Creating and Editing Stored Procedures

A pesky problem with the Server Explorer's stored procedure-management interface is that it has not really evolved very much since the Visual Basic days. There still is no way to categorize procedures into logical groups, and it does not differentiate between the stored procedures you write or are installed by Visual Studio or other "systems." This means the list of stored procedures you're forced to work with can be a seemingly endless list that scrolls off the screenmany of which don't really apply to your application or your current focus. Yes, I've seen how some application databases have dealt with this shortcoming by renaming stored procedures to facilitate their management. For example, "Accounting_FindRows", "Inventory_FindRows", etc. procedure names make it easier to locate application-specific or function-specific procedures in the list of stored procedures visible in the Server Explorer, but you still have to scroll through these to find the right stored procedure. Before long, you'll find that not all of the stored procedures are "visible" to your login credentials. That's because I've been encouraging DBAs to hide everything and expose only specific objects to developerson a "need to know" basis only. If your login credentials do not have rights to an object, SQL Server hides it from you. This problem has been handled quite elegantly in SQL Server Management Studio by exposing a "Filter" on the stored procedure list so you can filter (in) just those stored procedures you're working with.

Comparing SQL Server 2005 and Visual Studio 2005

Again, the SQL Server and Visual Studio teams have fallen (well) short in their attempt to integrate their UIs, so the SQL Enterprise Studio's Object Explorer and Visual Studio Server Explorer work and look about the same. As it is, they use different (albeit similar) metaphors to organize and manage the objects in SQL Server databases. I think, over time, you'll agree with us that the SQL Server Object Explorer is better suited to locate and manage stored procedures. I expect that the Visual Studio UI has been genericized and "dumbed down" to provide a level of compatibility between the various "foreign" (third-party) data sources it has to support. Consider that the Visual Studio tools had to adapt to non-SQL Server DBMS engines like Oracle and JET, as well as the OSFA[1] interfaces like ODBC and OLE DB. Not being a fan of OSFA UI, I'm not thrilled with this approach. Check out the side-by-side comparison of the two UIs shown in Figure 5.1. It's a shame these teams could not have come to agree on a solution that better mapped the SQL Server objects.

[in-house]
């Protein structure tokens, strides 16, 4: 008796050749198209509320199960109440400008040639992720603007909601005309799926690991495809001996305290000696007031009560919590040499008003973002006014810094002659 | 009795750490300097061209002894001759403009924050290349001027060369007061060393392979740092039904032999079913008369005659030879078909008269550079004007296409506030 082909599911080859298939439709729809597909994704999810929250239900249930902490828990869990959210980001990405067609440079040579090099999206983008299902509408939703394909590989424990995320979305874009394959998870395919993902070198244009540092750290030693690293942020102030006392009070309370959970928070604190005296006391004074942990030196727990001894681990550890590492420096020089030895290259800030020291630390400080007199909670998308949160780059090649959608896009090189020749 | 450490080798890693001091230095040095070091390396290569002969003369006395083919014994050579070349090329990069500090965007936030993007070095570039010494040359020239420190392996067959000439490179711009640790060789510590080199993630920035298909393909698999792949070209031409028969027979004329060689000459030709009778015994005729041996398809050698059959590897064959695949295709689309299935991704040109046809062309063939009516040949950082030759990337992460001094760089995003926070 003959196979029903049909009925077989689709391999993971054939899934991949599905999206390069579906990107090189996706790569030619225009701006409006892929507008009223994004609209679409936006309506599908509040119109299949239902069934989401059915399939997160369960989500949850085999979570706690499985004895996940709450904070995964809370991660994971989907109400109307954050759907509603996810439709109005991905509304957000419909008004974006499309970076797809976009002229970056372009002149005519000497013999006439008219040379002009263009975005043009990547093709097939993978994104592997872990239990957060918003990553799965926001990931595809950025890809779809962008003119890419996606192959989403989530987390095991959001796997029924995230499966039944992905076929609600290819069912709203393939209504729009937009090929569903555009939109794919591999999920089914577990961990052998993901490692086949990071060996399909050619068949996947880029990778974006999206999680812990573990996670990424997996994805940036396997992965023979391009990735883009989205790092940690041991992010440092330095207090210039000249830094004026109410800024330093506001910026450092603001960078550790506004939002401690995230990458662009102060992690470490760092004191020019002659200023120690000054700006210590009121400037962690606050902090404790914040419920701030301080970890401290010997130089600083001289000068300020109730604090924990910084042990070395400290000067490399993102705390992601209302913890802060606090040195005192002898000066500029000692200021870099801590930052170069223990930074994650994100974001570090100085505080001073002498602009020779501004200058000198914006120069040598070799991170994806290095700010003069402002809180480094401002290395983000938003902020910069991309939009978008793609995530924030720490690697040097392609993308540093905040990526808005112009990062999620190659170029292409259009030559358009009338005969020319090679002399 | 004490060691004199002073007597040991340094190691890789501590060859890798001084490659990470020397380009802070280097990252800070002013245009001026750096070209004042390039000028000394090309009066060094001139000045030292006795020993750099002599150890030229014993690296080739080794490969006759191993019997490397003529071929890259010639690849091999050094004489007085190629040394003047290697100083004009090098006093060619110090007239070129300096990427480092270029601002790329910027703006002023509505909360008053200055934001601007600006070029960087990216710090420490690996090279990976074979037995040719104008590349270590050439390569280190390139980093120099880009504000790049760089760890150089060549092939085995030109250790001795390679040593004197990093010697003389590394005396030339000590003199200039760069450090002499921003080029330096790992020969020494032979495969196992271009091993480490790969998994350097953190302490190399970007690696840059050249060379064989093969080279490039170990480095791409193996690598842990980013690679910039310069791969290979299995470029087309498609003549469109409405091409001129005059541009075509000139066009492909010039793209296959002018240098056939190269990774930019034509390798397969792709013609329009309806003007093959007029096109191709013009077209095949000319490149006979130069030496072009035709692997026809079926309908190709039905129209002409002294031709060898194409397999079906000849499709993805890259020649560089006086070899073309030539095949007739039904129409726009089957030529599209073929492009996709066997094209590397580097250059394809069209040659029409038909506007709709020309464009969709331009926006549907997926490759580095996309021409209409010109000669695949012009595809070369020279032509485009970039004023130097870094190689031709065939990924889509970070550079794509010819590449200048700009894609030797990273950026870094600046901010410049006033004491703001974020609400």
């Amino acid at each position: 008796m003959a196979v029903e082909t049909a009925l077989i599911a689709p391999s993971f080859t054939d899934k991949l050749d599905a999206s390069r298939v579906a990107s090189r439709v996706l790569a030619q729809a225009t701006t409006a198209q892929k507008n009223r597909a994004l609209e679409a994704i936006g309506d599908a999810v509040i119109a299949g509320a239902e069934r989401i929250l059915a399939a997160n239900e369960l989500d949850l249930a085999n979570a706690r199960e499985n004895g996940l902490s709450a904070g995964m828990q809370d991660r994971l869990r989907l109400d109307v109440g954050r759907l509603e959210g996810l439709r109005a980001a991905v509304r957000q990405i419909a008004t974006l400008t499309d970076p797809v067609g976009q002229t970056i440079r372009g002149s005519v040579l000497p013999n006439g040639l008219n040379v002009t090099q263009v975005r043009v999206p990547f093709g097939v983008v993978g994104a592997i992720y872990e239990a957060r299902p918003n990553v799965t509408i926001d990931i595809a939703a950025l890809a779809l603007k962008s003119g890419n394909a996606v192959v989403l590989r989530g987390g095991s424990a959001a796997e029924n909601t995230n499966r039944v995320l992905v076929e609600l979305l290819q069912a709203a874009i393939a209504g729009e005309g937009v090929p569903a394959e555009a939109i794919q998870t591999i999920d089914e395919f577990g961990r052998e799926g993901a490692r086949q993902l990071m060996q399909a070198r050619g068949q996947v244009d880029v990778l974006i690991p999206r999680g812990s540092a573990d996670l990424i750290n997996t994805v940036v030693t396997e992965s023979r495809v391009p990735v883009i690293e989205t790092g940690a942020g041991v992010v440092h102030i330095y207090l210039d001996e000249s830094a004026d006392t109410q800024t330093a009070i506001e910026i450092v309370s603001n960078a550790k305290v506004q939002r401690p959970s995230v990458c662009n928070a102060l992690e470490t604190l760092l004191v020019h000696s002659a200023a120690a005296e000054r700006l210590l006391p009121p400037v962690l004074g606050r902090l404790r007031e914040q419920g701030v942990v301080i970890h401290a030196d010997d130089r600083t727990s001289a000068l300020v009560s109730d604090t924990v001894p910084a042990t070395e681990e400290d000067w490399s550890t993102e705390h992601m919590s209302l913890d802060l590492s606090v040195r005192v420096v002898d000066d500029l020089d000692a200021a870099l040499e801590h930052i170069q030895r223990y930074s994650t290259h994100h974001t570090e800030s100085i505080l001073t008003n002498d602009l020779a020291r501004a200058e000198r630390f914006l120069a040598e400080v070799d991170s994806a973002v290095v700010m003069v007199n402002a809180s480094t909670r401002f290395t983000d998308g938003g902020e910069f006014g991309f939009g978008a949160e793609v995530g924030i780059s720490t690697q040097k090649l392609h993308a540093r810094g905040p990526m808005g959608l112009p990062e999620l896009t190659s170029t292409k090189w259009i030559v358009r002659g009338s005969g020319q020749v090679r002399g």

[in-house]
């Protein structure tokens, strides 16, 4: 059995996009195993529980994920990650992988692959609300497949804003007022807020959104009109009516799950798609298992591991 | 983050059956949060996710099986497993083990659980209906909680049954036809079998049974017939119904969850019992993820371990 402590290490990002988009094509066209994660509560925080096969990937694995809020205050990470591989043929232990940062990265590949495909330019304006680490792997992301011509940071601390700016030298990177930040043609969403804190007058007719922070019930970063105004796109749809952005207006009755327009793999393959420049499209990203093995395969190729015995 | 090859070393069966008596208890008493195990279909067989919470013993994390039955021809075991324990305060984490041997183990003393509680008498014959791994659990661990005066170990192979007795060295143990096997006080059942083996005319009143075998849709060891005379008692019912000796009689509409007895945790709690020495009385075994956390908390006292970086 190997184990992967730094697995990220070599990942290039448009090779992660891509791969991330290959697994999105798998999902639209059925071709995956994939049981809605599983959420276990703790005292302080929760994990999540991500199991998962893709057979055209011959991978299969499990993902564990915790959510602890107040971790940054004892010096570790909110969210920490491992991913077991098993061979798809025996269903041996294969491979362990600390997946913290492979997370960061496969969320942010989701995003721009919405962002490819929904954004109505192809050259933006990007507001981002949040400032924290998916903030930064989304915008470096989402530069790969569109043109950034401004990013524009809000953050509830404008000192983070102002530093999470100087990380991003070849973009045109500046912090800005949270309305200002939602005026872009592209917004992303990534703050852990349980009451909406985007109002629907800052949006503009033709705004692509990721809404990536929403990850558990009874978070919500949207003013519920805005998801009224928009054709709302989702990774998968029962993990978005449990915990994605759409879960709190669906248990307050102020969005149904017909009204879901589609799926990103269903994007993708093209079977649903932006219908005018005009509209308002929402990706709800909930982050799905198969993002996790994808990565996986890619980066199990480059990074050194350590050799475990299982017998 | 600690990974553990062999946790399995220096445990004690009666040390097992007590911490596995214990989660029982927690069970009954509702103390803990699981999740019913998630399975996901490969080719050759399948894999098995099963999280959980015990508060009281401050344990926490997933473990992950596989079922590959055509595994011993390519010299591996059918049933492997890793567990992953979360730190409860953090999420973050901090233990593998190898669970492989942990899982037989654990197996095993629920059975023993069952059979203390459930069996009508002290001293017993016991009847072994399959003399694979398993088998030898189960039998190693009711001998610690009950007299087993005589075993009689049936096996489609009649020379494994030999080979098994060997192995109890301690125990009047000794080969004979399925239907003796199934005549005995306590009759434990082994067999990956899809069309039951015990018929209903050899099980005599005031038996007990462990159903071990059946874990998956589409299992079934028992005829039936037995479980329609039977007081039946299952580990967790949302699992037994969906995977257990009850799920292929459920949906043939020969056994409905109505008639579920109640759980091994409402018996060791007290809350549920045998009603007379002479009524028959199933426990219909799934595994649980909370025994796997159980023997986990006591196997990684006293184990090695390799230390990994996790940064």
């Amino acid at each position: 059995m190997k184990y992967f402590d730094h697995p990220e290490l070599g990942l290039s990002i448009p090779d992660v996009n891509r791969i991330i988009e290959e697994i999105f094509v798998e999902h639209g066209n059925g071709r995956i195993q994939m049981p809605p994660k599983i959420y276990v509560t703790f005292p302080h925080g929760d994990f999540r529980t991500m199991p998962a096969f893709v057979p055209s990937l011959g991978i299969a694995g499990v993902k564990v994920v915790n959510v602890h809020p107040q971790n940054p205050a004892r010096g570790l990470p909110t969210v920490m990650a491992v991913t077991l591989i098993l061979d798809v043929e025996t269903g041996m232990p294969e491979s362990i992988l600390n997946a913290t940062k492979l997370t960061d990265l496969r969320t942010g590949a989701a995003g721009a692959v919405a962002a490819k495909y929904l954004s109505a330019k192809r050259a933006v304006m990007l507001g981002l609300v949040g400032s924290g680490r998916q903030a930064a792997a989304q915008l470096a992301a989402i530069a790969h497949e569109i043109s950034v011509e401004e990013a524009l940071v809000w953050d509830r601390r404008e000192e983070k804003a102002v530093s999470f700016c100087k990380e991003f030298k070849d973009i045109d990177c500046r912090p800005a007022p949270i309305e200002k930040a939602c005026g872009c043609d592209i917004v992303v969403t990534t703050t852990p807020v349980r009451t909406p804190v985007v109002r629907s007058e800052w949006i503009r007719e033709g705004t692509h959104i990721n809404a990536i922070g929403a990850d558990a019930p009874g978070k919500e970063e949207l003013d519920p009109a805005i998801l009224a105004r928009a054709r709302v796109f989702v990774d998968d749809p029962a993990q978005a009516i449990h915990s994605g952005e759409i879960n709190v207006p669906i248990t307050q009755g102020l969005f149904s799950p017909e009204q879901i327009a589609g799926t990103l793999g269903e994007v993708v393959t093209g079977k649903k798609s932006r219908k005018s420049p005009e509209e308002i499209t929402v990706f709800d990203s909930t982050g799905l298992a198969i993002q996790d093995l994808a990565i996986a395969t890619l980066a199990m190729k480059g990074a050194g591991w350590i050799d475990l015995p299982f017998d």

[1] OSFA: One size fits all.

Figure 5.1. SQL Server 2005 Object Explorer and Visual Studio 2005 Server Explorer.

The serious problem (that I've mentioned before) is that the Server Explorer does not expose the Security tab, so you won't be able to use the Server Explorer to manage logins, users, schemas, or rights without switching to an entirely separate program. The Server Explorer does permit you to alter CHECK Constraints (via the database diagram), but it does not support Rules (which Microsoft no longer wants to support) or Defaults (which it does support). No, it just looks like they ran out of time and could not get all of it doneI guess that almost four years wasn't enough. (Or is it eight years since the Server Explorer was first introduced in Visual Studio?)

Enter the SQL Server Management Studio Express

The newest member of the SQL Server tool suite is SQL Server Management Studio Express. When Microsoft first announced its new tool for the SQL Server Express edition, they were panned by me and the rest of the pundit community. Generally, I wanted something that was virtually identical to the SQL Server Enterprise Studio toolset but gated to the Express featuresand worked. The prototype tools were pretty shabby. I was concerned that a developer would have to learn two entirely different sets of tools to do basically the same thing.

Basically, we (all) got what we asked forthe SQL Server Management Studio Express is a clone of the SQL Server Management Studio that ships with the other versions.

Hitchhiker's Guide to Visual Studio and SQL Server(c) Best Practice Architectures and Examples
Hitchhikers Guide to Visual Studio and SQL Server: Best Practice Architectures and Examples, 7th Edition (Microsoft Windows Server System Series)
ISBN: 0321243625
EAN: 2147483647
Year: 2006
Pages: 227

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